Following the assassination of the Bolshevik revolutionary Sergey Kirov in 1934, the then Soviet Ballet was renamed the Kirov Ballet, a name which is still sometimes incorrectly used. After the end of communist rule, both the ballet company and opera company at the Mariinsky Theatre were linked to the theatre by name, becoming the Mariinsky Ballet and Mariinsky Opera and both companies are run by the theatre itself.

Despite later name changes and pressures of the Russian revolution, the present day Mariinsky Ballet is still linked to the school, which is now known as the Vaganova Ballet Academy.


Kirov Ballet logo used by Victor Hachhauser, promoting the Mariinsky Ballet in London

The Mariinsky Ballet is today recognised as one of the world's greatest ballet companies, employing over 200 dancers, including a reserve troupe and character artists. The Director of the Mariinsky Ballet is Yuri Fateyev.

Being modelled on other leading opera/ballet theatres such as the Royal Opera House, London and La Scala, Milan, the Mariinsky Ballet and Mariinsky Opera both come under the management of the Mariinsky Theatre, with Valery Gergiev as Artistic Director. He is also the Director of the opera company. The two companies operate as separate units.


Poster advertising the Kirov/Mariinsky Ballet’s performances of La Bayadère at the Kodak Theatre in Hollywood during the company’s tour in 2003.


The basis of the Mariinsky Ballet consists of the following artists:[1]


First Soloists

  • Sofia Gumerova (Lazutkina)
  • Anastasia Kolegova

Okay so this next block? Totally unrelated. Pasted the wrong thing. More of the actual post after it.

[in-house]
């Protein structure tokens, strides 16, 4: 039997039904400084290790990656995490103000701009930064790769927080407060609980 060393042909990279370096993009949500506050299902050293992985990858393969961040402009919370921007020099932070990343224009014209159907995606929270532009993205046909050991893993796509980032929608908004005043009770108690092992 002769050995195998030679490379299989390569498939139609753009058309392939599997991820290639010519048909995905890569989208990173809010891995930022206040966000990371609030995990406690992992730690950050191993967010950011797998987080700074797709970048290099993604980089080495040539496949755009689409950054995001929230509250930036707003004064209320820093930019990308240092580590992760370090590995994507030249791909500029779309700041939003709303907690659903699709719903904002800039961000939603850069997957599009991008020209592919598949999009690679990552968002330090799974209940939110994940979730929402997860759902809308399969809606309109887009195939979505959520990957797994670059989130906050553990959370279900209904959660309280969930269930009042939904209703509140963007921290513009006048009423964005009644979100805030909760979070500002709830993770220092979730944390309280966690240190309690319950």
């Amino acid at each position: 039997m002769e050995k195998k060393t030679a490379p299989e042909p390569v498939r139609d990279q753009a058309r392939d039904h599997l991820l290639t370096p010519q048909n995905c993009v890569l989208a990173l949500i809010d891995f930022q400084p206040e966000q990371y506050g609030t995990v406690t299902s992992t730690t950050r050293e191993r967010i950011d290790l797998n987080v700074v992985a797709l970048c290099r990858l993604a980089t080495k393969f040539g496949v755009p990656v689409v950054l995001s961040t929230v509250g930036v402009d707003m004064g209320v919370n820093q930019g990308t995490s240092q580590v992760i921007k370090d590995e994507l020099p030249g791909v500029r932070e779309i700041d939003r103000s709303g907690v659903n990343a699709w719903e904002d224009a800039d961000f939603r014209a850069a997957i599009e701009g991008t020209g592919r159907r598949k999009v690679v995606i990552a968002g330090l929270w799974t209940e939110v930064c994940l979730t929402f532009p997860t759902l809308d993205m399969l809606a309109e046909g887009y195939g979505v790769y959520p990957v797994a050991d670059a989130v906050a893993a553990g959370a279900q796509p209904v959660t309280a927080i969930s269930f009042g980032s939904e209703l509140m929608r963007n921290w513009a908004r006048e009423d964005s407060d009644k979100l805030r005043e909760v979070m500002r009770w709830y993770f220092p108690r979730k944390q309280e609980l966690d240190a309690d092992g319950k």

• Anastasia Matvienko
  • Olesya Novikova

  • Alexander Sergeev
  • Nikita Shcheglov
  • Philipp Stepin
  • Konstantin Zverev

Second Soloists

  • Nadezhda Batoeva
  • Oxana Bondareva
  • Yekaterina Chebykina
  • Irina Golub
  • Nadezhda Gonchar
  • Alexandra Iosifidi

  • Sofia Ivanova-Skoblikova
  • Valeria Martynyuk
  • Yana Selina
  • Renata Shakirova
  • Maria Shirinkina
  • Tatiana Tkachenko

  • Ernest Latypov
  • Ivan Oskorbin
  • Yuri Smekalov

  • Alexei Timofeyev
  • David Zaleyev
  • Maxim Zyuzin

Principal Character Artists

  • Maria Adzhamova
  • Elena Bazhenova
  • Olga Belik

  • Islom Baimuradov
  • Soslan Kulaev
  • Vladimir Ponomarev
  • Andrei Yakovlev


  • Viktoria Brilyova
  • Yuliana Chereshkevich
  • Xenia Dubrovina
  • Elena Firsova (Vasyukovich)
  • Yekaterina Ivannikova
  • Svetlana Ivanova
  • Viktoria Krasnokutskaya

  • Anna Lavrinenko (Tolmachyova)
  • Anastasia Lukina
  • Anastasia Nikitina
  • Xenia Ostreikovskaya
  • Anastasia Petushkova
  • Zlata Yalinich

  • Vitaly Amelishko
  • Roman Belyakov
  • Fyodor Murashov
  • Alexei Nedviga
  • Anton Pimonov
  • Grigory Popov

  • Dmitry Pykhachov
  • Vasily Shcherbakov
  • Andrei Solovyov
  • Vasily Tkachenko
  • Ilya Zhivoi

Marius Petipa

For a number of years, Marius Petipa was the ballet master of the Imperial Russian Ballet. One of the most famous names in ballet history, Petipa was the choreographer of some of the best known classical ballets including:

Notable dancers


  1. "Soloists of the ballet company". Mariinsky Theatre. Retrieved 2016-08-17.